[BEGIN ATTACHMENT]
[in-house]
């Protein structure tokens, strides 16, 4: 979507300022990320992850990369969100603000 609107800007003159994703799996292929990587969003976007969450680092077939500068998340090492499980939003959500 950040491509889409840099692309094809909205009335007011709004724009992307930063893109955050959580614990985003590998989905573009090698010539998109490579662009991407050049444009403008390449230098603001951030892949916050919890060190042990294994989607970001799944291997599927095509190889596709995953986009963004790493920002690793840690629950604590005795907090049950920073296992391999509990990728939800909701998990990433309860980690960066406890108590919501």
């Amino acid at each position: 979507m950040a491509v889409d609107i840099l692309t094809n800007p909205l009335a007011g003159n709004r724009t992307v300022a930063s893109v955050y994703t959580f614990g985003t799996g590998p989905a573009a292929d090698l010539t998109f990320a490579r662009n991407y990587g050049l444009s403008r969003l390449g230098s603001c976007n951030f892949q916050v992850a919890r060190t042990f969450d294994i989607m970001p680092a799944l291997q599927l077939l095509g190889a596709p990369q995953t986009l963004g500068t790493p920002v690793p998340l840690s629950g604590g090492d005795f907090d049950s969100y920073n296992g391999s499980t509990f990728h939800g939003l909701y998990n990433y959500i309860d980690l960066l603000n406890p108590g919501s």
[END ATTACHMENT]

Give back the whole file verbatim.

[in-house]
């Protein structure tokens, strides 16, 4: 979507300022990320992850990369969100603000 609107800007003159994703799996292929990587969003976007969450680092077939500068998340090492499980939003959500 950040491509889409840099692309094809909205009335007011709004724009992307930063893109955050959580614990985003590998989905573009090698010539998109490579662009991407050049444009403008390449230098603001951030892949916050919890060190042990294994989607970001799944291997599927095509190889596709995953986009963004790493920002690793840690629950604590005795907090049950920073296992391999509990990728939800909701998990990433309860980690960066406890108590919501």
């Amino acid at each position: 979507m950040a491509v889409d609107i840099l692309t094809n800007p909205l009335a007011g003159n709004r724009t992307v300022a930063s893109v955050y994703t959580f614990g985003t799996g590998p989905a573009a292929d090698l010539t998109f990320a490579r662009n991407y990587g050049l444009s403008r969003l390449g230098s603001c976007n951030f892949q916050v992850a919890r060190t042990f969450d294994i989607m970001p680092a799944l291997q599927l077939l095509g190889a596709p990369q995953t986009l963004g500068t790493p920002v690793p998340l840690s629950g604590g090492d005795f907090d049950s969100y920073n296992g391999s499980t509990f990728h939800g939003l909701y998990n990433y959500i309860d980690l960066l603000n406890p108590g919501s």